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Obesity and Diabetes: What’s the Connection?


Written by: Muhammad Ans

Edited by: Susanna Fang


‘Being obese puts you at a greater risk of developing diabetes.’ We have all heard this before. Recently, it has been discussed that obesity may be more harmful than we originally thought as it can be a risk factor for developing diabetes. In this blog post, we will discuss the true connection between obesity and diabetes.


What’s Diabesity? It’s when an individual has diabetes and obesity at the same time. Although this is not an official diagnosis, it has recently been under evaluation. Research has revealed that ‘diabesity’ can greatly increase your risk of heart disease. In fact, diabesity is a disease that has been shown to have an enormously negative impact on the body in the long run. Experts say that diabesity is a silent disease that can damage your body if it's not controlled, regardless of if you feel fine or not.


Now back to the main question: What’s the connection between obesity and diabetes? Research has revealed that obesity can cause diabetes. Although the exact mechanism is complicated, essentially what happens is that your cells resist letting glucose into them. The same thing happens to your liver, which is the storage site of glucose, it resists the entrance of glucose. This occurs due to the excess fat that takes up the empty space in your cells and in the liver. This is much like fitting passengers into a car that is already full, there is simply no more space. As a result of this, your pancreas begins to work overtime to secrete more insulin to make sure that glucose gets to where it needs to be. Continuous glucose resistance means more insulin secretion causing an overworked pancreas. In extreme cases, the pancreas fails as a result of overstress and is unable to secrete insulin which causes diabetes.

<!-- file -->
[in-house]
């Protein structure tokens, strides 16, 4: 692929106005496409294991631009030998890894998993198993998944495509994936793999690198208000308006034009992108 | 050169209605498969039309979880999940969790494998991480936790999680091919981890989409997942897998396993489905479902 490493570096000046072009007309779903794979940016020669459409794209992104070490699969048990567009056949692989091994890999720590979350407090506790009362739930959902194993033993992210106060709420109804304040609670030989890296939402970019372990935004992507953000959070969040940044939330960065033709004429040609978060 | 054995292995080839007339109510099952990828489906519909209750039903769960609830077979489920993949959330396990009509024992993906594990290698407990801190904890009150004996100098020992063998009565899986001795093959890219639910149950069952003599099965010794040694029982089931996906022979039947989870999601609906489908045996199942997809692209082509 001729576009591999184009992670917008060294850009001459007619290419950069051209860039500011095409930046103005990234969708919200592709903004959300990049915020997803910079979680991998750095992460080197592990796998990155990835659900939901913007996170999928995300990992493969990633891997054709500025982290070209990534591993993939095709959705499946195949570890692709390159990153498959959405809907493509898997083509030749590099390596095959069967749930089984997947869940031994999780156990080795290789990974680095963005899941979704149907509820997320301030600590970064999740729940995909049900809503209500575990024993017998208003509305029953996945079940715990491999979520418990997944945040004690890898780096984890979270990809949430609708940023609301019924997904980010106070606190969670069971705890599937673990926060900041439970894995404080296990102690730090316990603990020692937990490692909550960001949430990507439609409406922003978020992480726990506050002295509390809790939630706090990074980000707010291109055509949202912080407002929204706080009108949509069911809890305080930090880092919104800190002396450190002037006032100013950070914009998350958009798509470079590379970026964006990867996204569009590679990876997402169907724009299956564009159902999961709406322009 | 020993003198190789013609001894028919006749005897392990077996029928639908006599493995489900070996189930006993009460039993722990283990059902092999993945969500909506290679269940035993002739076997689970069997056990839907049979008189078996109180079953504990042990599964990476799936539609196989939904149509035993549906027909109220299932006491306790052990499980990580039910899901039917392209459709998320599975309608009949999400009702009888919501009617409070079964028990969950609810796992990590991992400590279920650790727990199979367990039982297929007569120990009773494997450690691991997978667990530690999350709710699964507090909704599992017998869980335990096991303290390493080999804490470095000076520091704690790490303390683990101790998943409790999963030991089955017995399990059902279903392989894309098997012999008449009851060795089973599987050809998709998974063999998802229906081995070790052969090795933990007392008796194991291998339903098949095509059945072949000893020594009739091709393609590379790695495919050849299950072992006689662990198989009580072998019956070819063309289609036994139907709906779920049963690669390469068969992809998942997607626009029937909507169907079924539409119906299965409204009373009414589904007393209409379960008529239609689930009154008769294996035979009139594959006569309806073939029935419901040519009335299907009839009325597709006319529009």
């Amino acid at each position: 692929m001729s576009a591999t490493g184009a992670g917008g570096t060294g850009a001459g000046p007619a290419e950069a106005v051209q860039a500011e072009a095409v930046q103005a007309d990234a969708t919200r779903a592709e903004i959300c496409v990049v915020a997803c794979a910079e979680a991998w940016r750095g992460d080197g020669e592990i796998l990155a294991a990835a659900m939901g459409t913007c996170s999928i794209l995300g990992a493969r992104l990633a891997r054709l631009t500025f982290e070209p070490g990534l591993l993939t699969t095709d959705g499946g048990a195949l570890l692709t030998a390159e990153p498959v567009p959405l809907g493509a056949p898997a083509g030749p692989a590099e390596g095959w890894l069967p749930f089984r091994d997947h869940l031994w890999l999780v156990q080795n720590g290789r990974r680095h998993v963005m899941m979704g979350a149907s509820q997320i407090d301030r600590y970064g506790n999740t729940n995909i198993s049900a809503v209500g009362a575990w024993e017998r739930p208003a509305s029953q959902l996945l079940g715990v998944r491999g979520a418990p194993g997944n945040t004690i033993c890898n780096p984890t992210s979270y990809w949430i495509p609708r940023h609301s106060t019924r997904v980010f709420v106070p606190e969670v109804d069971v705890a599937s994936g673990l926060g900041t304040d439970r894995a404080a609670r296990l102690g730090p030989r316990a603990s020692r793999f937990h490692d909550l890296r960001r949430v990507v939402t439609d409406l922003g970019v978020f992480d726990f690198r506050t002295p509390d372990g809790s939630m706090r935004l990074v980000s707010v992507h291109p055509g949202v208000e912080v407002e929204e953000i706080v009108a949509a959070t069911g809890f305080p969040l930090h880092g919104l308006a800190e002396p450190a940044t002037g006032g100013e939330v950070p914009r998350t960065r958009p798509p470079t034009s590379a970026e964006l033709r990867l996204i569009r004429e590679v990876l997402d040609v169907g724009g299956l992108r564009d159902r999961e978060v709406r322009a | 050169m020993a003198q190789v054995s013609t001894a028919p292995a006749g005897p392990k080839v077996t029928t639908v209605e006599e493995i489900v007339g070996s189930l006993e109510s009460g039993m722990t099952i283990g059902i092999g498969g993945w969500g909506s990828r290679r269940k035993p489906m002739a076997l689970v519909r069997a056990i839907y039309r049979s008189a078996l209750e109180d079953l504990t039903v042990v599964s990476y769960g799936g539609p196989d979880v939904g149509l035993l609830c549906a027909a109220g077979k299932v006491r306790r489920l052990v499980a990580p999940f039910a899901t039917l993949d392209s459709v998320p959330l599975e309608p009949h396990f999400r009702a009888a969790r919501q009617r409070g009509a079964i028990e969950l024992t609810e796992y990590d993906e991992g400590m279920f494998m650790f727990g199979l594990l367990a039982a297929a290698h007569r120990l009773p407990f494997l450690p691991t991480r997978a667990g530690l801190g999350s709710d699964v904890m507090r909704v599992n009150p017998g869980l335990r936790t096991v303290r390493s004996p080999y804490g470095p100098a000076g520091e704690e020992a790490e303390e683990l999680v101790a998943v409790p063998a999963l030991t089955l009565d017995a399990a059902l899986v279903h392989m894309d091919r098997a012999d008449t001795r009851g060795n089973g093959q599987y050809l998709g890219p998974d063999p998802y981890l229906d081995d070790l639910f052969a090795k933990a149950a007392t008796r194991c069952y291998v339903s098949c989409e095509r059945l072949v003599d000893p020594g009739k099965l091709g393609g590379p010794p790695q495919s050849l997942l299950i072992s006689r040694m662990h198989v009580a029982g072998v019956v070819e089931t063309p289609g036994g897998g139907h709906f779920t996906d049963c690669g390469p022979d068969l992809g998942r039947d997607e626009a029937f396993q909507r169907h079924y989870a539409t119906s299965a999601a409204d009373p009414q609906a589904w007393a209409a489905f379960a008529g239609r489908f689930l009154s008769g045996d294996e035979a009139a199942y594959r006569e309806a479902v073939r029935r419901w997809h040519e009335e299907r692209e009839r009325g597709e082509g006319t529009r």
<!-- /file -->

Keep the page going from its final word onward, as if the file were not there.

Now, what does this mean? Does being slightly out of shape mean you will develop diabetes? No, this is not the case. Being obese on its own does not guarantee a diagnosis of diabetes. However, it does put you at a 6 times greater risk of developing the disease. Managing your weight has always been important and diabetes is a perfect example of how obesity can have major implications on your health.


Getting out of your comfort zone can be challenging for many of us. However, it is important that we adopt a healthy diet and continue to stay physically active. This may seem like hard work, however, it is definitely worth it in preventing complications of uncontrolled diseases such as diabetes.


References:


Clinic, C. (2021, November 9). Diabesity: How obesity is related to diabetes. Cleveland Clinic. Retrieved March 7, 2022, from https://health.clevelandclinic.org/diabesity-the-connection-between-obesity-and-diabetes/


Henriques, C. (2016, September 1). Diabetes much more likely to be treated than obesity, despite link... Diabetes News Journal. Retrieved March 7, 2022, from https://diabetesnewsjournal.com/2016/09/01/diabetes-medications-prescribed-15-times-more-often-than-obesity-drugs/


Klein, S., Gastaldelli, A., Yki-Järvinen, H., & Scherer, P. E. (2022). Why does obesity cause diabetes? Cell Metabolism, 34(1), 11–20. https://doi.org/10.1016/j.cmet.2021.12.012



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